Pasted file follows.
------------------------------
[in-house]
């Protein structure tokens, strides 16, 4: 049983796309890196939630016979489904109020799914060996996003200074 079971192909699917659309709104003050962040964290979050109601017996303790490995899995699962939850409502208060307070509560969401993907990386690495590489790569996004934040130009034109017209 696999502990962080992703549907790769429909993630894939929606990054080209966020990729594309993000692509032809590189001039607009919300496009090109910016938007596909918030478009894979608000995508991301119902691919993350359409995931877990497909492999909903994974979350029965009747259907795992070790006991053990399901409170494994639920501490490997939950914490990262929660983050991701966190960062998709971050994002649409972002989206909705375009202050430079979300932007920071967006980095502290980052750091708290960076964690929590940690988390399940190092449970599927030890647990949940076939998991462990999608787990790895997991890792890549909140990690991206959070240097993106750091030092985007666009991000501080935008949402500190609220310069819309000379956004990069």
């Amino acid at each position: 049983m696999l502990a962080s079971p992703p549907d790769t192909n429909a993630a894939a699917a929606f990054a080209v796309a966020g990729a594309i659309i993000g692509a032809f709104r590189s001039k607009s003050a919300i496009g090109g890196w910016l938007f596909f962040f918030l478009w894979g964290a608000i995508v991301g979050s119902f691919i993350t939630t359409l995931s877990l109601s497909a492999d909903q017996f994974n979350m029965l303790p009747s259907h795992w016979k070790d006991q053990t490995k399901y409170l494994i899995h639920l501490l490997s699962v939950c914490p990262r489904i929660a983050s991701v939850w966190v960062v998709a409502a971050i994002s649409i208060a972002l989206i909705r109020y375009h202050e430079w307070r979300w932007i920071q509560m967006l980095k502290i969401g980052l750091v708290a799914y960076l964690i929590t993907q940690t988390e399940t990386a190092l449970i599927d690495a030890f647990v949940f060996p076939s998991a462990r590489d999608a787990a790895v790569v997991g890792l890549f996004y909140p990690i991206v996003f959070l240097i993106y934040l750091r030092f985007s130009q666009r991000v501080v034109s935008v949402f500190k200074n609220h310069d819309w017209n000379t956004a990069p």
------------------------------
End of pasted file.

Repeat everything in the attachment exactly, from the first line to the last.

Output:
[in-house]
């Protein structure tokens, strides 16, 4: 049983796309890196939630016979489904109020799914060996996003200074 079971192909699917659309709104003050962040964290979050109601017996303790490995899995699962939850409502208060307070509560969401993907990386690495590489790569996004934040130009034109017209 696999502990962080992703549907790769429909993630894939929606990054080209966020990729594309993000692509032809590189001039607009919300496009090109910016938007596909918030478009894979608000995508991301119902691919993350359409995931877990497909492999909903994974979350029965009747259907795992070790006991053990399901409170494994639920501490490997939950914490990262929660983050991701966190960062998709971050994002649409972002989206909705375009202050430079979300932007920071967006980095502290980052750091708290960076964690929590940690988390399940190092449970599927030890647990949940076939998991462990999608787990790895997991890792890549909140990690991206959070240097993106750091030092985007666009991000501080935008949402500190609220310069819309000379956004990069």
């Amino acid at each position: 049983m696999l502990a962080s079971p992703p549907d790769t192909n429909a993630a894939a699917a929606f990054a080209v796309a966020g990729a594309i659309i993000g692509a032809f709104r590189s001039k607009s003050a919300i496009g090109g890196w910016l938007f596909f962040f918030l478009w894979g964290a608000i995508v991301g979050s119902f691919i993350t939630t359409l995931s877990l109601s497909a492999d909903q017996f994974n979350m029965l303790p009747s259907h795992w016979k070790d006991q053990t490995k399901y409170l494994i899995h639920l501490l490997s699962v939950c914490p990262r489904i929660a983050s991701v939850w966190v960062v998709a409502a971050i994002s649409i208060a972002l989206i909705r109020y375009h202050e430079w307070r979300w932007i920071q509560m967006l980095k502290i969401g980052l750091v708290a799914y960076l964690i929590t993907q940690t988390e399940t990386a190092l449970i599927d690495a030890f647990v949940f060996p076939s998991a462990r590489d999608a787990a790895v790569v997991g890792l890549f996004y909140p990690i991206v996003f959070l240097i993106y934040l750091r030092f985007s130009q666009r991000v501080v034109s935008v949402f500190k200074n609220h310069d819309w017209n000379t956004a990069p």